CUOMO: Is this the reflection of where the party is going to be because, you know, you guys have been at mixed minds, you know, don't talk like Trump, about Trump, we go high, he goes low.

That ain't going low. That is going right and punching him in the nose.

QUINN: Well I think, excuse me, I think to become the President, for the best Democrat to become the President, they're going to need to attack Trump and be different than Trump and have their own policies.

One will not work. Two is what's going to get the job done because people want a fighter to be the Democratic nominee, because they know Trump is, we hate to say it, but a good campaigner, and he'll punch until the -- the opponent is bloodied.

So, you need both. And I think, in Sanders' answer, yes, we heard more of the punching, but you did hear policy and substance in there--

CUOMO: Yes, sure.

QUINN: --so no one was left with thinking he's got nothing but bluster.

CUOMO: Last night, I had some crickets. Remember when I made that point last night, I was like, "They've got to fight."

QUINN: Yes. CUOMO: You know, at some point, you want to beat the guy, you're going to have to actually get in there, and start throwing some blows. We didn't hear it last night.

ELAINA PLOTT, CNN POLITICAL ANALYST, WHITE HOUSE CORRESPONDENT, THE ATLANTIC: We made the point last night. It's about bearing. People want to feel--


PLOTT: --inspired in some way, to feel, you know, emotionally driven by whatever this candidate is saying.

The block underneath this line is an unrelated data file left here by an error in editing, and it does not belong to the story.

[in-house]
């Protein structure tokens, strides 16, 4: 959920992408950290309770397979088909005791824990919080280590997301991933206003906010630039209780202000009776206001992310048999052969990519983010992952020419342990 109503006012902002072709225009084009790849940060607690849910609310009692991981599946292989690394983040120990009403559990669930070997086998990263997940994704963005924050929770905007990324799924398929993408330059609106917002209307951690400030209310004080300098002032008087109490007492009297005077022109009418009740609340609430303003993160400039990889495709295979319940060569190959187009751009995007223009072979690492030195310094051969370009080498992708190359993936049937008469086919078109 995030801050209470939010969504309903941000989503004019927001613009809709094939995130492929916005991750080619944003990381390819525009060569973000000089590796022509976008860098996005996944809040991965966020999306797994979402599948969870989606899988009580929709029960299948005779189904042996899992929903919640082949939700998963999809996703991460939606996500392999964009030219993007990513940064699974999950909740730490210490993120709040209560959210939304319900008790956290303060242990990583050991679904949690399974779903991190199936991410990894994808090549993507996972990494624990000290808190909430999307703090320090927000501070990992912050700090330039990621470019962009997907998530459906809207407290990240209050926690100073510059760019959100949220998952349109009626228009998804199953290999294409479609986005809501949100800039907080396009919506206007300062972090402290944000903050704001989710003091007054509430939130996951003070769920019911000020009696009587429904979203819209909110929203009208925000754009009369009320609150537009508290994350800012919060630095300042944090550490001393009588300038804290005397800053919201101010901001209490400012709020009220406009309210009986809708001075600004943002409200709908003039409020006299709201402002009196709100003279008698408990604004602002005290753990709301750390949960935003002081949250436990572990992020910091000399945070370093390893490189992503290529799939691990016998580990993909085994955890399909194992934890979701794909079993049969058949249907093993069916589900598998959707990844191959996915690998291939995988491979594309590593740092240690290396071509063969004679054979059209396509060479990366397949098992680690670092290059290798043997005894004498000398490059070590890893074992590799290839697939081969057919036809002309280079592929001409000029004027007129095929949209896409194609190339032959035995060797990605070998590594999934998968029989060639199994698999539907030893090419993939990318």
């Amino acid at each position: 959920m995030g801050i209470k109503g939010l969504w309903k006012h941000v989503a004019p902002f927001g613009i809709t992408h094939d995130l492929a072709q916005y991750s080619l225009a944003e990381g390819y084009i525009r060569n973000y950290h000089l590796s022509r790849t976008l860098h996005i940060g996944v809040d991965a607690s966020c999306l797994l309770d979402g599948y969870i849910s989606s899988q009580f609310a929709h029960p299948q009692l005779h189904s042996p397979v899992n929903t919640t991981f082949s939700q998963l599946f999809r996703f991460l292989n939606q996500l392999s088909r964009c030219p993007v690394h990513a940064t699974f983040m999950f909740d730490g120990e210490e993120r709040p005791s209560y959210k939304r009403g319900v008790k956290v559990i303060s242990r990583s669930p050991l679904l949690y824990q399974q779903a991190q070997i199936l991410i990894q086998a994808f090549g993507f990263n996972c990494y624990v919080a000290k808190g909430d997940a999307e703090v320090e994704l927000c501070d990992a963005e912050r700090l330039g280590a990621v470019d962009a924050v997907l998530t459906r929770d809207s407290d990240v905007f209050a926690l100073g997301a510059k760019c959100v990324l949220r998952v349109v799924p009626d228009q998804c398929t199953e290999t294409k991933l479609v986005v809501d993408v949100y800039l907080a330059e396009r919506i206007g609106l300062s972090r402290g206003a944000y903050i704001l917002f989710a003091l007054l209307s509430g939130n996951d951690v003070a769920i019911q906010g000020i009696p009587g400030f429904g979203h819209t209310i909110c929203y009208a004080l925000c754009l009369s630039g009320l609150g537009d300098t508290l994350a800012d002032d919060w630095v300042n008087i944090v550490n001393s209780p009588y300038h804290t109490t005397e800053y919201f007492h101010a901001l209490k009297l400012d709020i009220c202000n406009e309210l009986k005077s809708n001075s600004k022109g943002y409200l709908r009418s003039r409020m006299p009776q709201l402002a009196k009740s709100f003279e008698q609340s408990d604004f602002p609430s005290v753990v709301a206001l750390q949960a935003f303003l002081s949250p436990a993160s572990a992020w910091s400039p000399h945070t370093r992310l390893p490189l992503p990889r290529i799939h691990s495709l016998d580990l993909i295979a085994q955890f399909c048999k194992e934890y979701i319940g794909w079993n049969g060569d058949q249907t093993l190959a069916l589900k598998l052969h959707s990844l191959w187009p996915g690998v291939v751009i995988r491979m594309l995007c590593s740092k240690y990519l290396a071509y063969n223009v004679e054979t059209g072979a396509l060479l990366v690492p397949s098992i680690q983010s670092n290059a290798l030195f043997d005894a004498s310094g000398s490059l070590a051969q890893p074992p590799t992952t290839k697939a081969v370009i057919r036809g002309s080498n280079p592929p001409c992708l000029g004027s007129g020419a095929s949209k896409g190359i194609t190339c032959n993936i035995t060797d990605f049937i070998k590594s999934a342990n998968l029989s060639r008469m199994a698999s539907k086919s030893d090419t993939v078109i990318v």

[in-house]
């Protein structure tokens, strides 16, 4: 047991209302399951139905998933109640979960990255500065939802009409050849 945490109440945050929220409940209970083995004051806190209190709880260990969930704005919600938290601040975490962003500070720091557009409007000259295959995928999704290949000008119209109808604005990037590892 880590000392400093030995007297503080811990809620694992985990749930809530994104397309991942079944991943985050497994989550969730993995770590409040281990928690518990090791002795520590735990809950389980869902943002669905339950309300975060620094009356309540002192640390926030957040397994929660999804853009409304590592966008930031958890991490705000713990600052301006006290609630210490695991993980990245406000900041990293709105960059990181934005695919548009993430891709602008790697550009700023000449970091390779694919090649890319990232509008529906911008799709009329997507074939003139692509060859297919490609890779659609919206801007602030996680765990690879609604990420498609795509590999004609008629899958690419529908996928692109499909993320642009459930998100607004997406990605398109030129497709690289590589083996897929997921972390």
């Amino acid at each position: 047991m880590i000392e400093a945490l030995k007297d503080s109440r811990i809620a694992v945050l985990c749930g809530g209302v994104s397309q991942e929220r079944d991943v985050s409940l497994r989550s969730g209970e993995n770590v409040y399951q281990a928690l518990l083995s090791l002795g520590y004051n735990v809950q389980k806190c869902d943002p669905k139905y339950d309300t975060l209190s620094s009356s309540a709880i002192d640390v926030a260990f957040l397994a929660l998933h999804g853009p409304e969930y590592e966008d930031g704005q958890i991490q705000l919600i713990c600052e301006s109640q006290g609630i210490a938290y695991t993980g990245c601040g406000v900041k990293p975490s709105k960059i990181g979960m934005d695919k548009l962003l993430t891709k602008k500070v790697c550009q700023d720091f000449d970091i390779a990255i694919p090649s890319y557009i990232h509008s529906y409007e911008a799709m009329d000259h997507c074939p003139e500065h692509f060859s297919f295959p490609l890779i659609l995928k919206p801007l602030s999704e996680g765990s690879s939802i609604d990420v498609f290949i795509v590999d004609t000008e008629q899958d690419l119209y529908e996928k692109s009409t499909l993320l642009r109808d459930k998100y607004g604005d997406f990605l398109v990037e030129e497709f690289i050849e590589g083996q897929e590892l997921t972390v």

And I think you're precisely correct. I mean, last night was crickets because while we did get into the weeds on policy and many different points, not even Elizabeth Warren really who positions herself--


PLOTT: --as a fighter, I think, came off as someone who, you know, when, at the end of the day, Donald Trump starts calling her Pocahontas, you know, what is she going to do in response that actually lands a meaningful blow?

I think what Bernie Sanders was trying to do there was show this is not just about ideology. It's also about having kind of the -- the armor necessary, the drive necessary to take on someone as brash as Donald Trump.

CUOMO: Big test tonight is to see how Biden deals--

CUPP: Yes.

CUOMO: --with having people hit him.

CUPP: Yes.


CUOMO: I'm still holding the torch when somebody says pass the torch, I didn't hear it, so I'd have to see how he--

CUPP: Right.

CUOMO: --said it, the inflection, and stuff matters. But--

QUINN: It needs more.

CUOMO: It needs more. How big a deal?

CUPP: Got to be ready for that.

CUOMO: How much more?

QUINN: Yes. CUOMO: How much more if you want to be number one? And, you know, what's nice is that as things change, and it's great to have three women on the panel doing this, ordinarily I'd say, "If you want to be the man," now--